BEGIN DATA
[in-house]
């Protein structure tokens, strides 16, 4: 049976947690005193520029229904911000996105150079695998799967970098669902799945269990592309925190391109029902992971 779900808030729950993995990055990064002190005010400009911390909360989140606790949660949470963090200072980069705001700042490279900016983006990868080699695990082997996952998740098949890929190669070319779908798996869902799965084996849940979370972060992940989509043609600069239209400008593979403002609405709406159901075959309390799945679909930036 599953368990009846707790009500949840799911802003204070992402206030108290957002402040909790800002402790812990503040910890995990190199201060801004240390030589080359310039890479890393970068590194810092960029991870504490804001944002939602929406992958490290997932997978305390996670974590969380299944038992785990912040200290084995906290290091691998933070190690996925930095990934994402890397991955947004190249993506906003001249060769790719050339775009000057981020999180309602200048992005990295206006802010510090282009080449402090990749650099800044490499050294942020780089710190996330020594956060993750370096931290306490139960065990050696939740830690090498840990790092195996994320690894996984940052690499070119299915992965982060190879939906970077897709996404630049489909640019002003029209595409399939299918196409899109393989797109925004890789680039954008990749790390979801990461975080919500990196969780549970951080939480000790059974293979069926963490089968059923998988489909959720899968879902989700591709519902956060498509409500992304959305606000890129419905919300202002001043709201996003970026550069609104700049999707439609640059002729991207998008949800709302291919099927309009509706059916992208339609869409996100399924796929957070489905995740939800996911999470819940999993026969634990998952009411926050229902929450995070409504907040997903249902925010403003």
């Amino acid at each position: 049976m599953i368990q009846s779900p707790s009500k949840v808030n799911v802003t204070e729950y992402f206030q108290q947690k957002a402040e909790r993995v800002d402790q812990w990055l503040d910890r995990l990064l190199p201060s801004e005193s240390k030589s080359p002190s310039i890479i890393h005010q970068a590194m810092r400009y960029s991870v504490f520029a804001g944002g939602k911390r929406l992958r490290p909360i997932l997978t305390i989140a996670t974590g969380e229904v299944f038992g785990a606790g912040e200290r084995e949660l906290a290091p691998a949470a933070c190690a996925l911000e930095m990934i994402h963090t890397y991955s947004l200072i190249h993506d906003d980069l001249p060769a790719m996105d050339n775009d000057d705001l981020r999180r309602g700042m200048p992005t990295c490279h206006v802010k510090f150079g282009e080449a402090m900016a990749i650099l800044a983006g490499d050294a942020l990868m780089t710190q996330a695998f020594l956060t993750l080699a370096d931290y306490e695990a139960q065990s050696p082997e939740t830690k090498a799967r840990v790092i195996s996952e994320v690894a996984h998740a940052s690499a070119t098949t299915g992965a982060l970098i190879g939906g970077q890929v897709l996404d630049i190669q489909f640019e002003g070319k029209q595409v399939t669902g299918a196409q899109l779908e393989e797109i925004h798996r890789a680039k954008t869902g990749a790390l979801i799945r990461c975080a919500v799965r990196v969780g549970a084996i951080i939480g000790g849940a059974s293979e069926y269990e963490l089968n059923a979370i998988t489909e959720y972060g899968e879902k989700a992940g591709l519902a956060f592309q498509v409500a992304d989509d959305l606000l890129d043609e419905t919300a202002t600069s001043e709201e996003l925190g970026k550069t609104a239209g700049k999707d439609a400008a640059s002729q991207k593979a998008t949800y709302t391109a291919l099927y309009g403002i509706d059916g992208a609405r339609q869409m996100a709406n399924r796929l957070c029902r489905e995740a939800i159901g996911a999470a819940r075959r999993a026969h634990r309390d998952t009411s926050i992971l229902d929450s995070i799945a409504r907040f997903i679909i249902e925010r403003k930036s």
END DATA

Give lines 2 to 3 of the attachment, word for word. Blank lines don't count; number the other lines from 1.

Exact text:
């Protein structure tokens, strides 16, 4: 049976947690005193520029229904911000996105150079695998799967970098669902799945269990592309925190391109029902992971 779900808030729950993995990055990064002190005010400009911390909360989140606790949660949470963090200072980069705001700042490279900016983006990868080699695990082997996952998740098949890929190669070319779908798996869902799965084996849940979370972060992940989509043609600069239209400008593979403002609405709406159901075959309390799945679909930036 599953368990009846707790009500949840799911802003204070992402206030108290957002402040909790800002402790812990503040910890995990190199201060801004240390030589080359310039890479890393970068590194810092960029991870504490804001944002939602929406992958490290997932997978305390996670974590969380299944038992785990912040200290084995906290290091691998933070190690996925930095990934994402890397991955947004190249993506906003001249060769790719050339775009000057981020999180309602200048992005990295206006802010510090282009080449402090990749650099800044490499050294942020780089710190996330020594956060993750370096931290306490139960065990050696939740830690090498840990790092195996994320690894996984940052690499070119299915992965982060190879939906970077897709996404630049489909640019002003029209595409399939299918196409899109393989797109925004890789680039954008990749790390979801990461975080919500990196969780549970951080939480000790059974293979069926963490089968059923998988489909959720899968879902989700591709519902956060498509409500992304959305606000890129419905919300202002001043709201996003970026550069609104700049999707439609640059002729991207998008949800709302291919099927309009509706059916992208339609869409996100399924796929957070489905995740939800996911999470819940999993026969634990998952009411926050229902929450995070409504907040997903249902925010403003």
């Amino acid at each position: 049976m599953i368990q009846s779900p707790s009500k949840v808030n799911v802003t204070e729950y992402f206030q108290q947690k957002a402040e909790r993995v800002d402790q812990w990055l503040d910890r995990l990064l190199p201060s801004e005193s240390k030589s080359p002190s310039i890479i890393h005010q970068a590194m810092r400009y960029s991870v504490f520029a804001g944002g939602k911390r929406l992958r490290p909360i997932l997978t305390i989140a996670t974590g969380e229904v299944f038992g785990a606790g912040e200290r084995e949660l906290a290091p691998a949470a933070c190690a996925l911000e930095m990934i994402h963090t890397y991955s947004l200072i190249h993506d906003d980069l001249p060769a790719m996105d050339n775009d000057d705001l981020r999180r309602g700042m200048p992005t990295c490279h206006v802010k510090f150079g282009e080449a402090m900016a990749i650099l800044a983006g490499d050294a942020l990868m780089t710190q996330a695998f020594l956060t993750l080699a370096d931290y306490e695990a139960q065990s050696p082997e939740t830690k090498a799967r840990v790092i195996s996952e994320v690894a996984h998740a940052s690499a070119t098949t299915g992965a982060l970098i190879g939906g970077q890929v897709l996404d630049i190669q489909f640019e002003g070319k029209q595409v399939t669902g299918a196409q899109l779908e393989e797109i925004h798996r890789a680039k954008t869902g990749a790390l979801i799945r990461c975080a919500v799965r990196v969780g549970a084996i951080i939480g000790g849940a059974s293979e069926y269990e963490l089968n059923a979370i998988t489909e959720y972060g899968e879902k989700a992940g591709l519902a956060f592309q498509v409500a992304d989509d959305l606000l890129d043609e419905t919300a202002t600069s001043e709201e996003l925190g970026k550069t609104a239209g700049k999707d439609a400008a640059s002729q991207k593979a998008t949800y709302t391109a291919l099927y309009g403002i509706d059916g992208a609405r339609q869409m996100a709406n399924r796929l957070c029902r489905e995740a939800i159901g996911a999470a819940r075959r999993a026969h634990r309390d998952t009411s926050i992971l229902d929450s995070i799945a409504r907040f997903i679909i249902e925010r403003k930036s």